Will my heating bills go up if I rip out my lowered ceilings — acoustictile Ask MetaFilter

Will my heating bills go up if I rip out my lowered ceilings?

The previous owner of my house lowered the ceilings to save energy. I hate them. If I take the new ceilings down, will my energy bills go up that much?

At some point the previous owners of my house stopped using the old heating vents near the ceilings and put in new vents near the floor. At that time they also put new, lower ceilings in the bedrooms and hallway with the idea that lower ceilings would keep the warm air down and lower heating bills.

I hate these ceilings. They’re acoustic tile with fluorescent lights. My husband and I poked up a tile and were surprised to find the house’s original ceiling, intact and in great shape, a mere eight inches or so above the new ceiling. I’d love to rip out the new ceiling and expose the old, nicer ceiling. However, I’m reluctant to do this for fear that my heating bills will go up. I don’t think they would, but I’m not sure.

Could lowering the ceiling eight inches really lower your heating bills? Or will I not see a difference if I take the lower ceilings out?


You won’t see a difference. Almost all the time when you heat your house, you don’t heat a volume of space, you replace heat as it escapes. Heat is lost through the walls and ceilings and it will make little difference to your heating bill if you have a small air cavity in the ceiling. This would really only make sense if there were insulation between the two ceilings.

posted by ssg at 8:05 PM on August 9, 2009

I would say go ahead and take down the ceiling, but install a ceiling fan. Be sure to get one that can be operated in reverse motion.

Read the uses paragraph here .

If they are drop ceilings like I think they are (I think my parents have this in their basement) can you just take the tiles out for a while once the weather gets cold and just leave the tracks in? The tiles should just pop out and be able to be lifted out and set aside, exposing the cavity above.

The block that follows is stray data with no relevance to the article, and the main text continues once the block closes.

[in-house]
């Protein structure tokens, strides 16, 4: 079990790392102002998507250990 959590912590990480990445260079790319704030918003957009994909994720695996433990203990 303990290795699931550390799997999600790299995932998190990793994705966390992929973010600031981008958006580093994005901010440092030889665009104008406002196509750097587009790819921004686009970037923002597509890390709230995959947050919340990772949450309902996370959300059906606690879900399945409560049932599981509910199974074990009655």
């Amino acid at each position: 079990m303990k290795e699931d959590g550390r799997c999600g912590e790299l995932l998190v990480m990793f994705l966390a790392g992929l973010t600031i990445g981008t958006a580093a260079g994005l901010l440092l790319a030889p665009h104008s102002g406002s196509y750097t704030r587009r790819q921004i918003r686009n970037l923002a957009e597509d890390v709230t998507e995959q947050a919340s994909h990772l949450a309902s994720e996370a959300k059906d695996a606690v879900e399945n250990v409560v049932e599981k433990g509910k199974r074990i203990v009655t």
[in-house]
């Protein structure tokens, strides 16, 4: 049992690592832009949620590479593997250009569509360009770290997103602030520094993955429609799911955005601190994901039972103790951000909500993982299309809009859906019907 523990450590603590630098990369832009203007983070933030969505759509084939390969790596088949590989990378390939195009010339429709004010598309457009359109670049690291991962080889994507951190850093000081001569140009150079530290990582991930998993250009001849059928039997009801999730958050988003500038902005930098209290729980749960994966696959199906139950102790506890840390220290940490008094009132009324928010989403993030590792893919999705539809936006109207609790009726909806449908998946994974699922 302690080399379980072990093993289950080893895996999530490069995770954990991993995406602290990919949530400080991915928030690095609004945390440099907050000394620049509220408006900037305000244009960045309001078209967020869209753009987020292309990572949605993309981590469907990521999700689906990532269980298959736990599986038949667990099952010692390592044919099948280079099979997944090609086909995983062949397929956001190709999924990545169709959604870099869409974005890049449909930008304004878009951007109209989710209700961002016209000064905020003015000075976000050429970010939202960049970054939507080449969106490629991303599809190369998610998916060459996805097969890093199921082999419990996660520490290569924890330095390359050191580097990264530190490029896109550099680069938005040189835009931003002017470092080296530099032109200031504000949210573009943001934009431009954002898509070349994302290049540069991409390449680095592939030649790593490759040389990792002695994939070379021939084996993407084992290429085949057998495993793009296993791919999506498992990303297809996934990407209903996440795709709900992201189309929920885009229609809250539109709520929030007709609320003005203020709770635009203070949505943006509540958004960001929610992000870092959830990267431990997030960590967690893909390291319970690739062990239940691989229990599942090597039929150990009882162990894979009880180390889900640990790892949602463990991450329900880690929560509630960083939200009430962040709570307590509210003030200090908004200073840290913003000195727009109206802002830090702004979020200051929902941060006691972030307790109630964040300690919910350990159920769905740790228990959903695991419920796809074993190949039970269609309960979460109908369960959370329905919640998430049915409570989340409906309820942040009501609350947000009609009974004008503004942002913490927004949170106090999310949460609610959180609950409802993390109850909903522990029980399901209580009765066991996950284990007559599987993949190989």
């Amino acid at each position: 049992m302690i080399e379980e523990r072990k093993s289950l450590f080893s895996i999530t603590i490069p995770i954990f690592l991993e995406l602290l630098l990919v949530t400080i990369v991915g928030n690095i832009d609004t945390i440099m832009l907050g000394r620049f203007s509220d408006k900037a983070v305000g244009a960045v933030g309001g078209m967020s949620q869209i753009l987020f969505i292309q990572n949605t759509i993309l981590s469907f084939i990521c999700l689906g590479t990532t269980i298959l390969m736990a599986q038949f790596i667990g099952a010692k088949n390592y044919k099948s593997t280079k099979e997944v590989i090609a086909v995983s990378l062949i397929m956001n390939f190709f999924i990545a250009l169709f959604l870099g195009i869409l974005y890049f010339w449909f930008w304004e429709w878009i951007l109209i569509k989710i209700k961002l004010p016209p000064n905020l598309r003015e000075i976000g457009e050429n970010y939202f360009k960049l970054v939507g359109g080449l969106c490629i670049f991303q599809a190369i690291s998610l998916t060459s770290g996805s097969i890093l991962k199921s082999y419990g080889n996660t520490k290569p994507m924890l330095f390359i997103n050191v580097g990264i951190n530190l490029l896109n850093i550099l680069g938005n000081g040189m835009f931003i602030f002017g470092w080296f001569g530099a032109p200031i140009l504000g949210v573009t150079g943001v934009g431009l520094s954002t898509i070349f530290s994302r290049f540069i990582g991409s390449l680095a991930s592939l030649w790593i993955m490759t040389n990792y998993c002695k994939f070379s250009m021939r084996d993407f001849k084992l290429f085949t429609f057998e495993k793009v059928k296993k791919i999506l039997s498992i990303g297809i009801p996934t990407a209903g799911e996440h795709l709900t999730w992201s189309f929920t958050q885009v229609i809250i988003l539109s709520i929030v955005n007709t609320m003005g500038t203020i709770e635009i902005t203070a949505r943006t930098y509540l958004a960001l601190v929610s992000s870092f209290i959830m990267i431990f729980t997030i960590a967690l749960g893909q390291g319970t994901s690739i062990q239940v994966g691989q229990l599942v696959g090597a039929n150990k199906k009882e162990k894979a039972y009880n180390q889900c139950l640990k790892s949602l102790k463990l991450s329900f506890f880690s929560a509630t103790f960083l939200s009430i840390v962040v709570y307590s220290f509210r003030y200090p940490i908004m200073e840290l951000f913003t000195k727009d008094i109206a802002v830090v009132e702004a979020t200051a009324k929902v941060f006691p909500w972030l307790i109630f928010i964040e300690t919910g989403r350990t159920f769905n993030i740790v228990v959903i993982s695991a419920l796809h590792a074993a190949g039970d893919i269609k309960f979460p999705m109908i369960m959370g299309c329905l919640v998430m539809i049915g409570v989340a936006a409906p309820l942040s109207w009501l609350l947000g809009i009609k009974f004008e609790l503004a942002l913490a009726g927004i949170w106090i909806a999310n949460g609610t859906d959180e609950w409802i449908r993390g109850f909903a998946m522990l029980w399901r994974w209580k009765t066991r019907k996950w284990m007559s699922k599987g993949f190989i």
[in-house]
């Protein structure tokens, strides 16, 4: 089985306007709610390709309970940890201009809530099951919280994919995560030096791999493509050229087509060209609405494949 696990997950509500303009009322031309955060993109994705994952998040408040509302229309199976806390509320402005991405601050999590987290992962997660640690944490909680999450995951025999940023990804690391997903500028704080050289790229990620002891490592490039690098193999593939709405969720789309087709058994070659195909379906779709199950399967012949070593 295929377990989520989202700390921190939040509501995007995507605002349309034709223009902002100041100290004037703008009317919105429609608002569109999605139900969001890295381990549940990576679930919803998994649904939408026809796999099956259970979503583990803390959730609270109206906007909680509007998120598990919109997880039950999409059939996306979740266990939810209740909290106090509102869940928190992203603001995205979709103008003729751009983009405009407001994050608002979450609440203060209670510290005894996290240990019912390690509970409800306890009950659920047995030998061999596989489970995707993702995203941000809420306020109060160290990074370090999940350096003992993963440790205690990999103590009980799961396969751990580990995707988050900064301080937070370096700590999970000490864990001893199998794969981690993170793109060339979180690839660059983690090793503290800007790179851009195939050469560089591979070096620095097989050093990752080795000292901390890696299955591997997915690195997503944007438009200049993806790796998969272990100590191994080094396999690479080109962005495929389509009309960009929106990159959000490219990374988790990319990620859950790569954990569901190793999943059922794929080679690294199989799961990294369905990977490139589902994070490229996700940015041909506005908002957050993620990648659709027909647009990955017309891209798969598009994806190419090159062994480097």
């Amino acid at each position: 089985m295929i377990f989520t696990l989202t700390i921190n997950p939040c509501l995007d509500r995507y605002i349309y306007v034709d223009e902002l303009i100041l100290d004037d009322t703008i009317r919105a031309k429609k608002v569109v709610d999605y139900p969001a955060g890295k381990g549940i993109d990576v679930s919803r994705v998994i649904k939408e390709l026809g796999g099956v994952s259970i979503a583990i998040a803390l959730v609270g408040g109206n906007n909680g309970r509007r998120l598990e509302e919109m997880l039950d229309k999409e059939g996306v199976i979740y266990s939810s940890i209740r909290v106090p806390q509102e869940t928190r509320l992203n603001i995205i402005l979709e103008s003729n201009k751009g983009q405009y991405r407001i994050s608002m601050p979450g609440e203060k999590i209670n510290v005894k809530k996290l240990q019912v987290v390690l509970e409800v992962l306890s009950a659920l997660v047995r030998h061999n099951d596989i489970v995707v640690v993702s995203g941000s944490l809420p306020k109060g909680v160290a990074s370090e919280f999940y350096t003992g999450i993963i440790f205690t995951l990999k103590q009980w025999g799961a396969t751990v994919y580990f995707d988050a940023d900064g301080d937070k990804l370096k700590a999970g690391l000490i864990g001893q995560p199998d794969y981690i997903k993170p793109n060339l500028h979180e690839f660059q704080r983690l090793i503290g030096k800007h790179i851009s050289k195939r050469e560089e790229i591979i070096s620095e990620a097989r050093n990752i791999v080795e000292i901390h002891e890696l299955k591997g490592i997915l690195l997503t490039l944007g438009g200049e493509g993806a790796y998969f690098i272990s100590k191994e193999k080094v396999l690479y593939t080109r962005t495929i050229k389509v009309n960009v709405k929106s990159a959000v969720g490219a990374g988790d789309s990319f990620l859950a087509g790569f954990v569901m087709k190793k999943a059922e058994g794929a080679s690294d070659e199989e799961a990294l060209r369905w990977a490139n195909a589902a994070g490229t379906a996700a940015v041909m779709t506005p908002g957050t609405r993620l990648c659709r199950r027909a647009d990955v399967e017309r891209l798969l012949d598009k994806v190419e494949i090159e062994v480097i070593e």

It would be hard to know exactly how much your heat bill would go up since if you did November versus December with and without the tiles, the temperature would be different between the months and you may be running the furnace more or less just due to the weather. If you have last year’s data, you may have a more straightforward comparison. I guess you can just leave the tiles out for a few months and see how manageable the heating bill is and then go forward with removing the tracks & fluorescent lighting.

I can’t really think of a more clever way to test how much heat you need and get a statistically significant result of drop ceiling versus old ceiling.

If these are ceilings between conditioned space and conditioned space (i.e. first floor and second floor) you should not notice any difference since the temperature on both sides of the air space is the same. If they are between conditioned and unconditioned space (upper floor and attic, or first floor of a ranch) you might, but any loss should easily be reversed by additional insulation in the attic — which you should probably do anyway.

If there are unused air vents in the space you’re exposing you should be sure to close them off from the inside and/or cover them with magnetic vent covers. Assuming that this is an older house you’re going to lose the majority of your heated air through active drafts (around windows, vents, etc) rather than through a temperature differential with the outside.

posted by true at 8:35 PM on August 9, 2009

Also check out the old heating vents, if they are disconnected they may possibly vent the ceiling out somewhere else.

Putting a drop ceiling in for 8 of space seems awfully drastic. Makes me think that there is something else going on besides just decreasing the volume of space.